Open Mic Nights Exposed – The truth behind the hosts, the venues, the musicians and the listeners/fans

Are you here to read all the dirty and dirty little secrets about Open Mic Nights? Well, you came to the right place! So get comfortable and read on…..

Where shall I start? I am assuming that you know what an Open Mic is and know the difference between an Open Mic and a Jam Session. If you don’t, this post will help Jam Session or Open Mic – What’s the Difference? . My comments, observations and opinions here come from many years of performing at Open Mics, as well hosting a few and listening to feedback from everyone involved.

Let’s start with the venue. Assuming the venue is a place of business, their goal is to make money. From my experience, the only venues that usually make money on Open Mics are bars, for obvious reasons. For the most part, a venue should consider Open Mics a form of advertising because, there is only so much money people will spend while waiting to perform and listening for several hours. You will attract new potential customers to your establishment and, many will become regulars who will bring their friends and talk it up. Venues should understand that the folks coming to Open Mics genuinely appreciate your hosting it. For those of you attending the Open Mic, please understand that most venues are not making money from the one or two drinks you order. In fact, some venues will stay open later than normal and have to pay staff to be present. I only mention this so everyone knows what to expect.

OK, what about the host? This is usually a paid gig for the host. The host determines the “rules”, such as who plays when, how long each set is, etc. For more details, check out Open Mic Etiquette which I used at my Open Mics. Typically, Open Mics will run until the last person gets their stage time. If the turnout is heavy, the venue stays open and the host stays…. wait for it…. without any extra compensation. Hosts don’t get paid based on how many performers show up. They charge the venue for X hours and that’s it. The host also gets to be the brunt of complaints when a performer accidentally gets overlooked, cut short, doesn’t like the way they sound, had to wait too long to perform, the crowd thins out before their turn, etc. By the way, the host is also responsible for making sure there is music for the duration of the Open Mic. So if performers dribble in and listeners are there, the host will fill in the stage time. In short, the host is trying to keep everyone happy (including the venue) and coming back.

Ahhh, performers… an interesting breed. I know, because I am one! Performers will run the gamut from rank beginners to “unbelievable, I can’t believe I’m seeing this person for free”. Open Mics are typically a “safe place” for performers and many will try out new material. It is your responsibility to ask the host what the rules are. For a sample check out Open Mic Etiquette which I used at my Open Mics. So, what should you expect? You should expect a heads up before your turn and the host will either introduce you or ask you to introduce yourself. You should also expect the host to keep track of time and let you know when it’s your last song in the set. I promise there will be nights that are incredible and others that aren’t up to par, for any number of reasons. Try to roll with it and come back again. One complaint that is often heard is that people play their set and leave (also their friends leave). To that I say, you want an audience, you be an audience. You should also remember that this is a paying gig for the host and often, if the venue books gigs, they will have the host do the screening. If you are interested in a gig, please ask the host what the policy is.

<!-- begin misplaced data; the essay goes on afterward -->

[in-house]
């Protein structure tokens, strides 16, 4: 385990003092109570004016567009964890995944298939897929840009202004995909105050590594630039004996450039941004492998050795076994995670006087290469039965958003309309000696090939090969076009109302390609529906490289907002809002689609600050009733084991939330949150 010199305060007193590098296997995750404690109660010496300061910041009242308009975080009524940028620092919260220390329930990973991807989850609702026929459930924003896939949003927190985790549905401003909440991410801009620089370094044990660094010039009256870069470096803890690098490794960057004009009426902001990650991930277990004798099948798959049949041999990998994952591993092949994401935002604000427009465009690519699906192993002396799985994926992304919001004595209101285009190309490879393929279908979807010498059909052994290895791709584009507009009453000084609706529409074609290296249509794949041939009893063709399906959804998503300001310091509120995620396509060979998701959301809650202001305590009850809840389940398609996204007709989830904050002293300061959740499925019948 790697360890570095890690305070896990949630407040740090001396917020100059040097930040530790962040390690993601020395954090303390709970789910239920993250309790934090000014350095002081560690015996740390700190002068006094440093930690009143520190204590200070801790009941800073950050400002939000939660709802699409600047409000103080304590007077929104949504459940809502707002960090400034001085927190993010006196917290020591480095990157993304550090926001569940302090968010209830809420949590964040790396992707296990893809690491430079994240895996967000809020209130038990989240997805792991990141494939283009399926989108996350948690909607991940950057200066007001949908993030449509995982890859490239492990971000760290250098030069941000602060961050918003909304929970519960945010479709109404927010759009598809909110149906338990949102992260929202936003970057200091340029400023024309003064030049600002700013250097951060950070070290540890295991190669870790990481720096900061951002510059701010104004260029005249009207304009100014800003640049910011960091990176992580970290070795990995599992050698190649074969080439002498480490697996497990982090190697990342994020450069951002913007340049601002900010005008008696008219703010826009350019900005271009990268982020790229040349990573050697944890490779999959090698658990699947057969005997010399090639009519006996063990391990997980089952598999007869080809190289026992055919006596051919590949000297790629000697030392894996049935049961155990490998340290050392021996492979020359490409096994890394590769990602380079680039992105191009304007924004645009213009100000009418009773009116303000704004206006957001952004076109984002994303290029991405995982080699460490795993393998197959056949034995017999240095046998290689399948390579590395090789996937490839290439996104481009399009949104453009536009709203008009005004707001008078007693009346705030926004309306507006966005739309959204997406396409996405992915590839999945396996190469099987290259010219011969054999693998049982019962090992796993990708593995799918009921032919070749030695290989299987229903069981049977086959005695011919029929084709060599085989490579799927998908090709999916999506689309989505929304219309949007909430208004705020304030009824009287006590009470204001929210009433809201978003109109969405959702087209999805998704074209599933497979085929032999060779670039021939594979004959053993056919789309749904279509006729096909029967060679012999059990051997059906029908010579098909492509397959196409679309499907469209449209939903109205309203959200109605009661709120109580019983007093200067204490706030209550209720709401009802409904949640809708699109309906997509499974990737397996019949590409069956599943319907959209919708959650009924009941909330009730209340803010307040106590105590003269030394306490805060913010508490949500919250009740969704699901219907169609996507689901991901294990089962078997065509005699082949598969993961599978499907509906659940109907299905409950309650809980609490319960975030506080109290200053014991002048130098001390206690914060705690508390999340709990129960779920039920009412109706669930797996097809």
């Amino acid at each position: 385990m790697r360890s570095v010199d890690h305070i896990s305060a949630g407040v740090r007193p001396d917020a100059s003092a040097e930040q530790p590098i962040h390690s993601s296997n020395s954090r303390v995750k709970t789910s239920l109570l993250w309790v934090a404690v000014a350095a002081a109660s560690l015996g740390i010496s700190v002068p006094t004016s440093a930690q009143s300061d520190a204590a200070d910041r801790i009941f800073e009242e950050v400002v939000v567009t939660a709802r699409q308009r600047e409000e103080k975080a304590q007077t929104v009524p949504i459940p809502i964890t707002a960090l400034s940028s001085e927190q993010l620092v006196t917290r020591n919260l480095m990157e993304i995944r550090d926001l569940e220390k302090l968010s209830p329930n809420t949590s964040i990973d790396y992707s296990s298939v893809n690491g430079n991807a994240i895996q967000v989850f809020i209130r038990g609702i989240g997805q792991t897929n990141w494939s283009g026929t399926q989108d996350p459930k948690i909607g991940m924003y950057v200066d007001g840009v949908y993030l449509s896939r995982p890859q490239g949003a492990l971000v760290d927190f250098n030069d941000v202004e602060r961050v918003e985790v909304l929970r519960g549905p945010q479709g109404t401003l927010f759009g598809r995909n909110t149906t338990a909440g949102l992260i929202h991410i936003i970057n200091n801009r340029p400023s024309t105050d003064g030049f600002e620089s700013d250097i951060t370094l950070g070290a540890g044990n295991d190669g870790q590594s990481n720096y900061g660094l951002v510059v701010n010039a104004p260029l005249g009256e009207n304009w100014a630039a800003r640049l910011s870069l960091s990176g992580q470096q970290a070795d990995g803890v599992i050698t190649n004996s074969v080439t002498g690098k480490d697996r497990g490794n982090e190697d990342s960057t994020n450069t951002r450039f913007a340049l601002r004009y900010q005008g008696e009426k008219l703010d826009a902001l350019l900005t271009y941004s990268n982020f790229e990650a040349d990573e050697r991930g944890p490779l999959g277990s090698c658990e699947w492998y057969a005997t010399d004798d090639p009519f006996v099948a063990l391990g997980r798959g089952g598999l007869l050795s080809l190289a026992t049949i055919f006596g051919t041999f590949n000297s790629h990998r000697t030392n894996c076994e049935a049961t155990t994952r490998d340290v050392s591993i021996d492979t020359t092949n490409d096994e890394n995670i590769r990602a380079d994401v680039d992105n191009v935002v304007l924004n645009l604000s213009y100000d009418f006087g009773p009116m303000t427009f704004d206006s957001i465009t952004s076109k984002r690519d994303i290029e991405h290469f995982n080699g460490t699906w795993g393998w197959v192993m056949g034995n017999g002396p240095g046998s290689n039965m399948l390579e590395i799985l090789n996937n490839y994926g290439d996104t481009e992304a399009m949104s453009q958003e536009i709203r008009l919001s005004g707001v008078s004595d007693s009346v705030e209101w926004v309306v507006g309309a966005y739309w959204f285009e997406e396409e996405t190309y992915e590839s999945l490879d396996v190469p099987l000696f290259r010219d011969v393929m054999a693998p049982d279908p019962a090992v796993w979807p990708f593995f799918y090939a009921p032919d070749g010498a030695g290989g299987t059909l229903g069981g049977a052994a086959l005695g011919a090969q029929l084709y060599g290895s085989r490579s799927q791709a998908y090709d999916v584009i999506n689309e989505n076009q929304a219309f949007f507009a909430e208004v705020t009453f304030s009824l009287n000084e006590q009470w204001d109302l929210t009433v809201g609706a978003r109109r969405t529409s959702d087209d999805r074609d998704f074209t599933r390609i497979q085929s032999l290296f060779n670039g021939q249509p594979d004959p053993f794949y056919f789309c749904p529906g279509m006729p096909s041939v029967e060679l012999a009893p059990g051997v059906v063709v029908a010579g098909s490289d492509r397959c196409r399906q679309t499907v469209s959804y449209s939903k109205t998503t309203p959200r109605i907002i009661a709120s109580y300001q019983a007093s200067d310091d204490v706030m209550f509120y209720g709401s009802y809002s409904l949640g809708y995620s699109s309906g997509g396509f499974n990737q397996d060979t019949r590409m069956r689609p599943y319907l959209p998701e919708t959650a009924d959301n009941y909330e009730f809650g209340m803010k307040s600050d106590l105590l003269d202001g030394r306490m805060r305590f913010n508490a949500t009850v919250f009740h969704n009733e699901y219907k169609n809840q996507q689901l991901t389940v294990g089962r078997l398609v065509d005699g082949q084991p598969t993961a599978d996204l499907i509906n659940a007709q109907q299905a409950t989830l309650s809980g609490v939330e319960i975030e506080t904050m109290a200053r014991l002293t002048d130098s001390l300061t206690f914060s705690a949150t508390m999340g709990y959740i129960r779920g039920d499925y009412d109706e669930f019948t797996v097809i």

Listeners/Fans….. we love you! Playing to a room of our peers is nice, but you folks really make the stage time rocof re. Open Mics are a great way to have a night out with live entertainment and not break the bank, which is so important these days, isn’t it? By the way, it really helps if you let the venue know how much you appreciate making their location available. They expect the performers to be grateful, but your feedback can make all the difference in keeping the Open Mic going when things slow down a bit, and it always happens at some point.

If you don’t know where Open Mics are in your area, check my post Jam Session or Open Mic – What’s the Difference? for resources to locate the ones in your area.

If you would like to host an Open Mic and want to know what is involved and what to expect, feel free to contact me and I will help you as best as I can.

Well, there you have it, Open Mics Exposed!! Leave a comment and let me know what you think or what your experience has been.

Taking you back to a simpler time… with music


Songwriter, Musician, Entertainer, Instructor

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Steve started playing guitar in ‘69, and has been performing regularly since ’90. His involvement with recording and sound engineering began in the early ‘70’s.

Steve, and his bands, have always given back to the community, supporting Special Needs Families, Christian Outreach, Food Pantries, Homeless Shelters and Medical Research.

As a songwriter and registered artist with BMI, Steve’s songwriting and gig sets span the Blues, Rock, Folk, Country and Christian genres.

2009 was the start of a busy solo performing schedule as well as sharing his love of music by teaching both Guitar and Live Performance Techniques. Steve teaches his guitar students to play the music THEY want to play, right from the start, without getting bogged down with music theory. With Live Performance Techniques lessons, students learn how to move from the living room to a live stage.

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